For those of you who didn’t travel this holiday weekend – good for you!
I took my mother and brother to meet with family in Blowing Rock on Saturday, and the traffic was something else altogether. It took us thirty minutes to drive through Elk Park because we found ourselves behind the town parade. For those of you who have never been to Elk Park, I will indicate the size to you by noting that we might have passed all of twenty people lined up to watch the said parade. Apparently, everyone else in town was in the parade, and that’s why it took them thirty minutes to do it. Then we tried to take our usual route over Grandfather Mountain, but had to turn back because there were about fifty cars (and I’m not kidding) lined up outside the entrance gates to the park.
Needless to say, I was a bit chuffed by the time we and the traffic (finally) moseyed into downtown Blowing Rock and set about to find a parking space. For those of you who think I should have just stayed home, I agree with you. However, when one is meeting family, one does not always have the luxury of choosing the appointed day. One should, however, try to avoid showing up in a bad mood. I have to say that I was finding that hard to do.
That was when I saw something that delighted me. Keep in mind that I am easily amused.
Isn’t he beautiful? I think he decided to drop in for a photo shoot. I got several pictures before he flew away.
I wish I could think of something more profound to say than, “Look at that symmetry!” On the other hand, perhaps we are never more profound than when we simply pause to admire.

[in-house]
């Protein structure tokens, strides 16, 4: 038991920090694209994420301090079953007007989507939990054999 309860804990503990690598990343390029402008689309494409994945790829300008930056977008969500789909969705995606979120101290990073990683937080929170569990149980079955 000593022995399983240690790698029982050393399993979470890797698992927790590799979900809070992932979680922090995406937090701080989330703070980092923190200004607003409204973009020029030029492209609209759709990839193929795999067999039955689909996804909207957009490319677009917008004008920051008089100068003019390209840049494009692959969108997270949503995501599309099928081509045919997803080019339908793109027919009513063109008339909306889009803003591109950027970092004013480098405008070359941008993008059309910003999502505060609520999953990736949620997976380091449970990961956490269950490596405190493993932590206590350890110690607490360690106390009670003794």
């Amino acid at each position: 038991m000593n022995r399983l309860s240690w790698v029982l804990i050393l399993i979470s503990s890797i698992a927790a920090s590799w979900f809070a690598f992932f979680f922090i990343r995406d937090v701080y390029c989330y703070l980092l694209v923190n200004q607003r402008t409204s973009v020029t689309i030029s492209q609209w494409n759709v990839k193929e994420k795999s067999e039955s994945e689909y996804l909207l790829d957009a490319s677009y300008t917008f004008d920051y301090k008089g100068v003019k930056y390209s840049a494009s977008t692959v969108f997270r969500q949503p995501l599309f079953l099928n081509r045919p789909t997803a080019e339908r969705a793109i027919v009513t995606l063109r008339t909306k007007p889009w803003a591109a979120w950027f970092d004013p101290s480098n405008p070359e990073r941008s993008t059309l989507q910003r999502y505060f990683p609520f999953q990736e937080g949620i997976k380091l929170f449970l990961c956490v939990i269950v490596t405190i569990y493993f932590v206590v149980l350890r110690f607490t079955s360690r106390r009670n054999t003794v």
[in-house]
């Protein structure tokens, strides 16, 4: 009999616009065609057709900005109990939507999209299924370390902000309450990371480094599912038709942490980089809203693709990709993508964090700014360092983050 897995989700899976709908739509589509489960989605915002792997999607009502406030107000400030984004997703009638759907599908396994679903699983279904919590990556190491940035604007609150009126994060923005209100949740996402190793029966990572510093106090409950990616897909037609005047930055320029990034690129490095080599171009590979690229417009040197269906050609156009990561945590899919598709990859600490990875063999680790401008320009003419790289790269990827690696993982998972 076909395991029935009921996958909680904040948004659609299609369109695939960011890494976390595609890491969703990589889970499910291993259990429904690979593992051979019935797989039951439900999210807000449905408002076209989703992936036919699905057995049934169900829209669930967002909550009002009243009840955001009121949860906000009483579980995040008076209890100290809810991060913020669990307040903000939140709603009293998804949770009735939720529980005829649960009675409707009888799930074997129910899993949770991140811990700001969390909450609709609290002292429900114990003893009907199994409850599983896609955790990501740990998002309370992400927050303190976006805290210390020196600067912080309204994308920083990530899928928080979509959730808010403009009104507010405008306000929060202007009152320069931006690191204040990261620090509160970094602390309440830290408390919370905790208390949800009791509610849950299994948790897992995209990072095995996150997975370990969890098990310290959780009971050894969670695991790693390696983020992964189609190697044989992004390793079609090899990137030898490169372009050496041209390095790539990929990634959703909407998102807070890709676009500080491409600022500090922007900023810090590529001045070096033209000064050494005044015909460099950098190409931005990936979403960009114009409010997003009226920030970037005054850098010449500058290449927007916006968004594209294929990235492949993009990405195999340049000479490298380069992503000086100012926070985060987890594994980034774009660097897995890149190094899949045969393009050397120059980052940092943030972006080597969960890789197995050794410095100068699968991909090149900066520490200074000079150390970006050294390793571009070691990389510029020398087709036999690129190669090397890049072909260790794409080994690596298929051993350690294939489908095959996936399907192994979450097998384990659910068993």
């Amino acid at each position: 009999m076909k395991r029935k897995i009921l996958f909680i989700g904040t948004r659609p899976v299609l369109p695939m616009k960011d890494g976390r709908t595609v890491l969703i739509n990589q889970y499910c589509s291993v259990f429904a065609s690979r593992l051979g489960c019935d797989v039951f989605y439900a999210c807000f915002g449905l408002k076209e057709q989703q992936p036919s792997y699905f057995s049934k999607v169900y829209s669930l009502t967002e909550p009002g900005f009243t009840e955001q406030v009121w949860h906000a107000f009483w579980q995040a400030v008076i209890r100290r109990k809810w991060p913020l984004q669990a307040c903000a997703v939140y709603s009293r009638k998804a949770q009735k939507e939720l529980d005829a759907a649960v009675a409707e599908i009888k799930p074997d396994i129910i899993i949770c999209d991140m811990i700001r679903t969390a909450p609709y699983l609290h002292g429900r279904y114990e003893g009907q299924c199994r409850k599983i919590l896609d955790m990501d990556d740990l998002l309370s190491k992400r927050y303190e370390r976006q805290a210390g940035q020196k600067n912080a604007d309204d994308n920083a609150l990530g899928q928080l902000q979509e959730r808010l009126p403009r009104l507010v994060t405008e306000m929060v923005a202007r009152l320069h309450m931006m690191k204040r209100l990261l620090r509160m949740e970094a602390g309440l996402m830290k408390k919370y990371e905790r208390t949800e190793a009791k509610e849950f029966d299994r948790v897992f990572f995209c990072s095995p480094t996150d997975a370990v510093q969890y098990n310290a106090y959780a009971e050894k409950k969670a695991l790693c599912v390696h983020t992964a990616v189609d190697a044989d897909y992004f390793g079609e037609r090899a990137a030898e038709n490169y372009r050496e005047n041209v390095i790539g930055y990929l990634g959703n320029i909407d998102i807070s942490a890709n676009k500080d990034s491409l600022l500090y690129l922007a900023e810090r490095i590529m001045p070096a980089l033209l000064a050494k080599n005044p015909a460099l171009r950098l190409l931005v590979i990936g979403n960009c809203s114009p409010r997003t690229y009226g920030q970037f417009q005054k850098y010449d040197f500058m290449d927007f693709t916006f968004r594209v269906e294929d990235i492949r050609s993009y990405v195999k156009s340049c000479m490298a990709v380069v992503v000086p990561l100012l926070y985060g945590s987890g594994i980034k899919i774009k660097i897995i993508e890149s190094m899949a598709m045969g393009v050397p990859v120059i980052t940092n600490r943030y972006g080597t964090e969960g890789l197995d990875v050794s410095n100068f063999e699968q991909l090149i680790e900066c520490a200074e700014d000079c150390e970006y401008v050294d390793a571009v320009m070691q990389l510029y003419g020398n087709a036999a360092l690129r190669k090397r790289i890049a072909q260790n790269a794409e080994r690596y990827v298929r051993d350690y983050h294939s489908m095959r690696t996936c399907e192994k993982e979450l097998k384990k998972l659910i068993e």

The day offered me another gift in the form of the rhododendron which are in full bloom in the mountains. I do not know what dreary and unpoetic soul named them “rhododendron” (one of the ugliest words in the botanical lexicon), but they don’t deserve it. Rhododendron grow in shady places, out of the sunlight. They are hardy shrubs that thrive in the cooler weather of the mountains, and when they are not in bloom, they appear to be nothing more than tough, scrubby bushes. Then summer comes, and they produce a blossom that is truly a lady among flowers.
It is hard to imagine how a shrub can grow such tough leaves and such delicate blooms at the same time, but here is another angle.
We all know that God grows some of his finest people in out of the way places and unpromising circumstances. My mother is one of those people. You cannot imagine more barren soil than what her childhood seemed to offer. But Jesus himself was a “tender root out of a dry ground” (Isaiah 53). Like rhododendron in the winter, His appearance had no particular beauty, no distinguishing loveliness to set Him apart from the other people He mingled with on a daily basis. Yet those who measured His quality by the roughness of His exterior missed the incomparable glory of His godhead that those closest to Him were privileged to see. His disciples saw the dead raised and the lame dance and the deaf hear and the blind see, and three of them saw Christ in his heavenly glory, shining like the sun.
All this we know from Scripture, but we forget over and over again to apply it to the reality of our lives. We are angry at the traffic, frustrated with our loved ones, tired of the humid weather, weary at work, and a hundred other things. Yet, God continually shines through His creation with an unspeakable beauty, and He reminds us that it was not beneath Him to come and share the ordinariness of our lives. Indeed, He breathes upon that ordinariness, and it blossoms into “joy unspeakable and full of glory.”